The corporate circuit is abuzz with a story that is as delightful as it is chastening. It seems that when our business leaders attended Narendra Modis Vibrant Gujarat Summit in January and sang his praises,besides promising to invest big bucks in his state,an activist Central minister sent several of them an identical,sarcastic text message. It was one thing to promise to invest in Gujarat,but did you have to prostrate yourselves in front of Modi,he asked. Or something to that effect,maybe in more colourful prose. Earlier this month,some of these corporates thought they had turned the tables when some texted the same minister asking if he was so outraged at the way they behaved in front of Modi,what did he now think of their performance when Rahul Gandhi came to CII. The minister simply replied that he found it equally despicable. The minister surely had the last word on this. And quite honestly,on this point,youd have to agree with him.
For three years now,corporate India has been complaining of the UPA messing up the economy. They have had genuine and serious grievances: high fiscal and current account deficits,rising inflation and interest rates,declining rupee,denial of project clearances,vindictive and retrospective tax action and so on. All this has forced them to move their investments overseas. They have also been complaining that the PM,Sonia and Rahul avoid even communicating with them formally. Then,when Rahul Gandhi finally comes by,what do they do? Do they raise any of their grievances,or tell him whatever they think has ruined the India story? The two questions that actually get asked are about how to improve Centre-state relations,and contamination in one states water with uranium and anothers with arsenic. Ok,Rahul is not the finance minister of India,so why drag him into deficits,interest rates and taxation. But nobody asked him the simplest,the most obvious question that would have followed from the very preamble of his own speech. Something like: Rahulji,thanks for paying us such high compliments and calling us the cutting edge of the India story. But do you know how low our morale is,and do you know why? And how will you address that? Thank you.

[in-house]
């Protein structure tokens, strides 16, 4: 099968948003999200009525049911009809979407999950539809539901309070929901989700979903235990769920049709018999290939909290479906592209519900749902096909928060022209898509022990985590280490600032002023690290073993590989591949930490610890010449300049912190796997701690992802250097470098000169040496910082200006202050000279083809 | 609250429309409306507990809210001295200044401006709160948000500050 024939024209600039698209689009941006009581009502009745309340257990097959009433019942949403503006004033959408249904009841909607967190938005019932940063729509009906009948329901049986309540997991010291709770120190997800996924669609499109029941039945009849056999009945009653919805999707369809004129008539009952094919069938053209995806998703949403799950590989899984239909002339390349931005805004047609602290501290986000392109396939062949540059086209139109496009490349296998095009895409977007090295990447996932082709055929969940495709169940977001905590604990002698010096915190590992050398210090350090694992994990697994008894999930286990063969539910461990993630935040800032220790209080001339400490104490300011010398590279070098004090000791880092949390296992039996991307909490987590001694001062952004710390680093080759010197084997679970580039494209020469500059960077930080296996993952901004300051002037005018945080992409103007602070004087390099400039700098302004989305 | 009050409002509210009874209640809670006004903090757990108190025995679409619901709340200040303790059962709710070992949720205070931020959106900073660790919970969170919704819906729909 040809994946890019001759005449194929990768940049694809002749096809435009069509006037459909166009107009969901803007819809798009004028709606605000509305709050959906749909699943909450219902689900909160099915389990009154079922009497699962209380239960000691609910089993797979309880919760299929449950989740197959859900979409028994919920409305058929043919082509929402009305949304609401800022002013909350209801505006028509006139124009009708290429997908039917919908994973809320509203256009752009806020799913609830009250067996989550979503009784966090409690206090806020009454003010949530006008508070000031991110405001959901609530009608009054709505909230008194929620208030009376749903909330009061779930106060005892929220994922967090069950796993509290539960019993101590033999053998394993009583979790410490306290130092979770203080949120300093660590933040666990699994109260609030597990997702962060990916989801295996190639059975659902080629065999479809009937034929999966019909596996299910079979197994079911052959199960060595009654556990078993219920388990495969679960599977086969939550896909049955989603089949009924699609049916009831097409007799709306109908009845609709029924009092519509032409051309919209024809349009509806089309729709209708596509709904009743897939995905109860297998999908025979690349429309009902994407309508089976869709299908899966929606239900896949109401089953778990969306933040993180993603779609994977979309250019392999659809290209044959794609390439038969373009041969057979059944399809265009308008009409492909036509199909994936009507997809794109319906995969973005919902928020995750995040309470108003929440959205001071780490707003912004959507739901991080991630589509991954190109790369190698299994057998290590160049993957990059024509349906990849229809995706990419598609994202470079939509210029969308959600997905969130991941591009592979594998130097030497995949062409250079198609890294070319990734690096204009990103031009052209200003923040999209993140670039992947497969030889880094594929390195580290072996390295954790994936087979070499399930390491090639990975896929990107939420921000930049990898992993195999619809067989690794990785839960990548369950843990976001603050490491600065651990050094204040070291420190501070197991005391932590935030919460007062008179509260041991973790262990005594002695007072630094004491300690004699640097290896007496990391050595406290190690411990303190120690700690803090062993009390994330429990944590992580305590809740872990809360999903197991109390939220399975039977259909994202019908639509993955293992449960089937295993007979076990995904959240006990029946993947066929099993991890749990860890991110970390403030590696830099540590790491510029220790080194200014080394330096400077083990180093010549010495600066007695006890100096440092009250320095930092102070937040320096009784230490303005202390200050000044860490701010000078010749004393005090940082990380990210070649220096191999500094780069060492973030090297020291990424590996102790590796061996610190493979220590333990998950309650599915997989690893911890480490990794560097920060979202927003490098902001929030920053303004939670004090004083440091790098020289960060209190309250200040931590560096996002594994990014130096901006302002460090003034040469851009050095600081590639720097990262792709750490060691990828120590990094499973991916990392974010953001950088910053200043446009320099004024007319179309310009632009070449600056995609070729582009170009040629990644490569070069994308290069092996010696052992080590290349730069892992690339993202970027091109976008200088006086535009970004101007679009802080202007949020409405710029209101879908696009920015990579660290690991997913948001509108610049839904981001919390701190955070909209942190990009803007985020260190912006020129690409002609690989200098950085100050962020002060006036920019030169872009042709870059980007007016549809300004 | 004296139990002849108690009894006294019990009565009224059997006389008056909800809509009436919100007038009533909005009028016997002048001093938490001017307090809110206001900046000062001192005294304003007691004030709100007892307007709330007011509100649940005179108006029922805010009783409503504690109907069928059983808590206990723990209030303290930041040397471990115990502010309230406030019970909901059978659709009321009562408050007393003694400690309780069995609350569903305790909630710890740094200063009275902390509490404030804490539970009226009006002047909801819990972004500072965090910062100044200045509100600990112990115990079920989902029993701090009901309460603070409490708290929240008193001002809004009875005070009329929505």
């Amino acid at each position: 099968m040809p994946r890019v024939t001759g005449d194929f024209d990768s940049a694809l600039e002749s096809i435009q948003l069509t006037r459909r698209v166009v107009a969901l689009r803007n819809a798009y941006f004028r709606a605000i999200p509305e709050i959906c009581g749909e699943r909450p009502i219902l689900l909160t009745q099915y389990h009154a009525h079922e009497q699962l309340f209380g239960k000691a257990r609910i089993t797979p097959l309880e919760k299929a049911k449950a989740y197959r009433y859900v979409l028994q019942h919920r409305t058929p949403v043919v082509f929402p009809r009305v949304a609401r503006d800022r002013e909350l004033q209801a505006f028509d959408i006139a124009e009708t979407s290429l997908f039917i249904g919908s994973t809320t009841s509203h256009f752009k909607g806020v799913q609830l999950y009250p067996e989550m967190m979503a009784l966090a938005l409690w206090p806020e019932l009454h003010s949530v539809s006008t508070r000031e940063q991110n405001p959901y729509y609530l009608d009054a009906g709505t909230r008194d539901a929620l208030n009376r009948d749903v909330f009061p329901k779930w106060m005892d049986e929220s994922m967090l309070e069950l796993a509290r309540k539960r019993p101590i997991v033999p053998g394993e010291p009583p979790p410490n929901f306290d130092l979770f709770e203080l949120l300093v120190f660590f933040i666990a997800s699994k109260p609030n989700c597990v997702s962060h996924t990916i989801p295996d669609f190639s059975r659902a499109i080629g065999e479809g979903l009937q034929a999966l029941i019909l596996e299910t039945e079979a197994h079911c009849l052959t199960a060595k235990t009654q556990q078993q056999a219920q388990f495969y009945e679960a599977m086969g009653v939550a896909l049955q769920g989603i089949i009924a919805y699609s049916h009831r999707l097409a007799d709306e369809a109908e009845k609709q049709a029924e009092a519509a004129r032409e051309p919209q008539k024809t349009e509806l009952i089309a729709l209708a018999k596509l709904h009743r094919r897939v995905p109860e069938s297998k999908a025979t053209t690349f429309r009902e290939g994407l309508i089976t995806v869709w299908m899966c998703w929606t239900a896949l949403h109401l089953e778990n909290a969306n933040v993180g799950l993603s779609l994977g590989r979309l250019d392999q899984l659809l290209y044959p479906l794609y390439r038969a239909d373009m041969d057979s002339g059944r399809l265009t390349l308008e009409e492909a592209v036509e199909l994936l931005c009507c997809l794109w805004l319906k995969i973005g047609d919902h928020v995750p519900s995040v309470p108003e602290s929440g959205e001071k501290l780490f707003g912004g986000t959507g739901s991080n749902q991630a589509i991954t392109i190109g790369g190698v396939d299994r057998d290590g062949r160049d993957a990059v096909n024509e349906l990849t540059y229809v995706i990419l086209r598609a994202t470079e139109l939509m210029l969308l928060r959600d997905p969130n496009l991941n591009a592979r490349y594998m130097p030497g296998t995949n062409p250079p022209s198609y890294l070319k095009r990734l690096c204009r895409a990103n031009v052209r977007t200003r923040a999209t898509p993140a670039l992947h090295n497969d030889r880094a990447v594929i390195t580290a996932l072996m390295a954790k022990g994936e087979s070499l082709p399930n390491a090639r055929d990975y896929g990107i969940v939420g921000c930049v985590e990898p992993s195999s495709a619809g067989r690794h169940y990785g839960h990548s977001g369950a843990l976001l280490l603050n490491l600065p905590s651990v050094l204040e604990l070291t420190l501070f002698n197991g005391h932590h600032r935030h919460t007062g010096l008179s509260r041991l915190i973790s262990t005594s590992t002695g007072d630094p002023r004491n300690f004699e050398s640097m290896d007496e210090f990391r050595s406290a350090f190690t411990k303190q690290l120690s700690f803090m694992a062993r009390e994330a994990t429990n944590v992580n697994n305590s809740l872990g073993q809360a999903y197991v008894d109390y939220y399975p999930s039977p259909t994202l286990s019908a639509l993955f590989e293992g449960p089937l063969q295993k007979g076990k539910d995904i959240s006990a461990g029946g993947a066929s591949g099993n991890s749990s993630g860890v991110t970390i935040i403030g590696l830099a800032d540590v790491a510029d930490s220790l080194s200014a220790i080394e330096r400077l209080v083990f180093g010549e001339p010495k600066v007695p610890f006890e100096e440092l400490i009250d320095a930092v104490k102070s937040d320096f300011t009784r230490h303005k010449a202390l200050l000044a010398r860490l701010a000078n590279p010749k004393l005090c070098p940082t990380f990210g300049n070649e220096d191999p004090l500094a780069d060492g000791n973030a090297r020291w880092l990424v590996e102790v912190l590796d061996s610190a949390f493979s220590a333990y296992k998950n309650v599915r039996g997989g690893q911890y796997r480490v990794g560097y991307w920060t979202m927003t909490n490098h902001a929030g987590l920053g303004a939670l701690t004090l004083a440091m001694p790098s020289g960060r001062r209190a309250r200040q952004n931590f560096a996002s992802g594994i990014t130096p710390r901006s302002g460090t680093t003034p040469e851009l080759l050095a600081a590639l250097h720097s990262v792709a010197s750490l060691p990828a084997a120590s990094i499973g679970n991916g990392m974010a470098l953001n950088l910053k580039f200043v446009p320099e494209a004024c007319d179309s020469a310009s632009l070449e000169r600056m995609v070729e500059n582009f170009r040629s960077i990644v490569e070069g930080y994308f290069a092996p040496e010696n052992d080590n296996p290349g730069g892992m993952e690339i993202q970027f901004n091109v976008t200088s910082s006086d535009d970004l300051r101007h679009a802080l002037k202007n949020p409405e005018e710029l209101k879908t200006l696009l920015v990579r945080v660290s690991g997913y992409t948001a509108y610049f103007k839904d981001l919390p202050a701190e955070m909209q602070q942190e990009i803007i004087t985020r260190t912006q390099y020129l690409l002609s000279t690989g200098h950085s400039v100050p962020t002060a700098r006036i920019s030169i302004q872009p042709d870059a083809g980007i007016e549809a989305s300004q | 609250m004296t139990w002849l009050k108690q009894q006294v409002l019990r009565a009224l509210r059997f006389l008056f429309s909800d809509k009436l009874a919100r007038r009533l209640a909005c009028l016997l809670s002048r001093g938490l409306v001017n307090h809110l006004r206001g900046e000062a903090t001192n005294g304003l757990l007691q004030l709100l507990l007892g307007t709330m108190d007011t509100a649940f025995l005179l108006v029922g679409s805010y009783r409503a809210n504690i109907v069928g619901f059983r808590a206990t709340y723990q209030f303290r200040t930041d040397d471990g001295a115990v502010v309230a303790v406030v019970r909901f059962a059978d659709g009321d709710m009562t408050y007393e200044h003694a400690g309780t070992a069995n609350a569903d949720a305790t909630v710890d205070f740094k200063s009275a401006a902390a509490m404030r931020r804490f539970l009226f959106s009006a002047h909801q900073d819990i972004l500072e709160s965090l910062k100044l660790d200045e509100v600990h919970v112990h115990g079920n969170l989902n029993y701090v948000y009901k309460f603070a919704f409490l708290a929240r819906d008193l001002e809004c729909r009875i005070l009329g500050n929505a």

Nothing of the sort happened. All that the leaders of our business and industry had on the top of their minds on a day of such rare opportunity were platitudes and inanities like Centre-state relations and contamination of water. What else would you expect from a crowd that was so flattered,and equally,so desperate to flatter? Go back and read the fawning reactions: brilliant,thought-provoking,forward-looking,visionary,youthful and inspirational,I have hope,and finally,now I have hope.
In fact,you may have found a familiar ring to the superlatives used to describe Rahuls speech. So play with Google a bit and youd know why: similar or even more breathless descriptions were used to describe Modi,his policies,approach and business-friendliness,by the same businessmen at Vibrant Gujarat. And more of the same was in evidence again this week as Modi came to speak at the Bengal Chamber of Commerce and Industry in Kolkata. There was generous,sycophantic laughter even before Modi had finished his by now familiar and oft-repeated one-liners and jokes. It reminded you of how people begin to laugh or applaud halfway through a funny or smart piece of dialogue when they go to watch a favourite movie for the fourth time. And the questions afterwards? They were a mirror image in seriousness and relevance to what Rahul had been asked at CII. Just as he had been spared any relevant or even remotely challenging questions,so was Modi. Nobody asked him,for example,if there wasnt a hint of cronyism in the way his government relates to industrialists in Gujarat (so many businessmen would whisper to you all the time about the special status of a certain conglomerate with the name beginning with A). And nobody asked him what his vision of a fair and inclusive India will be,and how he will put the apprehensions of its vast and diverse minorities to rest and thereby provide a harmonious and peaceful environment for business,now that he was bidding for the prime ministership.